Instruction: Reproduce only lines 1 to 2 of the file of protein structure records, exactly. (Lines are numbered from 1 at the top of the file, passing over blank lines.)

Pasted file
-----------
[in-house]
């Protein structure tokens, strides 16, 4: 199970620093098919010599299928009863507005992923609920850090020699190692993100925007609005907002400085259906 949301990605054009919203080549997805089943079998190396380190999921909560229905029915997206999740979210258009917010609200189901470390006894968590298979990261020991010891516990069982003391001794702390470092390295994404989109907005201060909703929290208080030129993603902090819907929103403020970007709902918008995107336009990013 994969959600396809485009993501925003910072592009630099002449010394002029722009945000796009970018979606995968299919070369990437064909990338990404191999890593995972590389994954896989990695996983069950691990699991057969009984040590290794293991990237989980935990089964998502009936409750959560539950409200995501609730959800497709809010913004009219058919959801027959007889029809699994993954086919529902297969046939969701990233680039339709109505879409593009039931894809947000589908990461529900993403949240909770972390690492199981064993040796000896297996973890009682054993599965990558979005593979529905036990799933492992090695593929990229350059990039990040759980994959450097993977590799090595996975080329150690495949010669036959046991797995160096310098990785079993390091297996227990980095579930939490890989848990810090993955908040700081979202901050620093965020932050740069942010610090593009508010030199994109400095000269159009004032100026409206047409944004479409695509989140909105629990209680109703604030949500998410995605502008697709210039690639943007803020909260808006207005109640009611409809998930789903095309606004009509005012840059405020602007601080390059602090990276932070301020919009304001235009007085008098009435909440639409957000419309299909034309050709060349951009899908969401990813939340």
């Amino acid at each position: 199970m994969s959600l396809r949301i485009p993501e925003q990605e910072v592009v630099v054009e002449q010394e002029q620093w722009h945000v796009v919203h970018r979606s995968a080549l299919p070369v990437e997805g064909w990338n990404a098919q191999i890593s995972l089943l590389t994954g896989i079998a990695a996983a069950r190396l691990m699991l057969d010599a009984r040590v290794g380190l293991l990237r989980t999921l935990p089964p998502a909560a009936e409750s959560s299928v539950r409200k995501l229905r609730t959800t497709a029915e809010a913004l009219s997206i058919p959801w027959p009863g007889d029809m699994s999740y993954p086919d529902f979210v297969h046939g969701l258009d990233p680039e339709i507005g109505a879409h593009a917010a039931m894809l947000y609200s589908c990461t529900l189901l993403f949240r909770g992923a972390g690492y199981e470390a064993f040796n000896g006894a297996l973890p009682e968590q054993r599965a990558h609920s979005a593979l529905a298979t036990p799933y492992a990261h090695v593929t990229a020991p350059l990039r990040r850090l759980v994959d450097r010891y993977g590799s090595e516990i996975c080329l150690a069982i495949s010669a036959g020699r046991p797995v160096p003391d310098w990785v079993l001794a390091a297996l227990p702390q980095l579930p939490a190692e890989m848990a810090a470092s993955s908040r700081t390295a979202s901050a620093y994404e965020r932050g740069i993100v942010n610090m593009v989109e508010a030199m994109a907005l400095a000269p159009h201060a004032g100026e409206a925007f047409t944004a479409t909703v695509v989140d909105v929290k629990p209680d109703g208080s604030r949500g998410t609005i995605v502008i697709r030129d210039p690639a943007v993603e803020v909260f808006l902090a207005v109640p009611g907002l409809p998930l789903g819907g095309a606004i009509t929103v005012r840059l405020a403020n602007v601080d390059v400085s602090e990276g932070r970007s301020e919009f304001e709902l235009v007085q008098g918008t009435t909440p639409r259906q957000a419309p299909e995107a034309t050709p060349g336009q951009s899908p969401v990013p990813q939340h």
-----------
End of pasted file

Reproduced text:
[in-house]
């Protein structure tokens, strides 16, 4: 199970620093098919010599299928009863507005992923609920850090020699190692993100925007609005907002400085259906 949301990605054009919203080549997805089943079998190396380190999921909560229905029915997206999740979210258009917010609200189901470390006894968590298979990261020991010891516990069982003391001794702390470092390295994404989109907005201060909703929290208080030129993603902090819907929103403020970007709902918008995107336009990013 994969959600396809485009993501925003910072592009630099002449010394002029722009945000796009970018979606995968299919070369990437064909990338990404191999890593995972590389994954896989990695996983069950691990699991057969009984040590290794293991990237989980935990089964998502009936409750959560539950409200995501609730959800497709809010913004009219058919959801027959007889029809699994993954086919529902297969046939969701990233680039339709109505879409593009039931894809947000589908990461529900993403949240909770972390690492199981064993040796000896297996973890009682054993599965990558979005593979529905036990799933492992090695593929990229350059990039990040759980994959450097993977590799090595996975080329150690495949010669036959046991797995160096310098990785079993390091297996227990980095579930939490890989848990810090993955908040700081979202901050620093965020932050740069942010610090593009508010030199994109400095000269159009004032100026409206047409944004479409695509989140909105629990209680109703604030949500998410995605502008697709210039690639943007803020909260808006207005109640009611409809998930789903095309606004009509005012840059405020602007601080390059602090990276932070301020919009304001235009007085008098009435909440639409957000419309299909034309050709060349951009899908969401990813939340």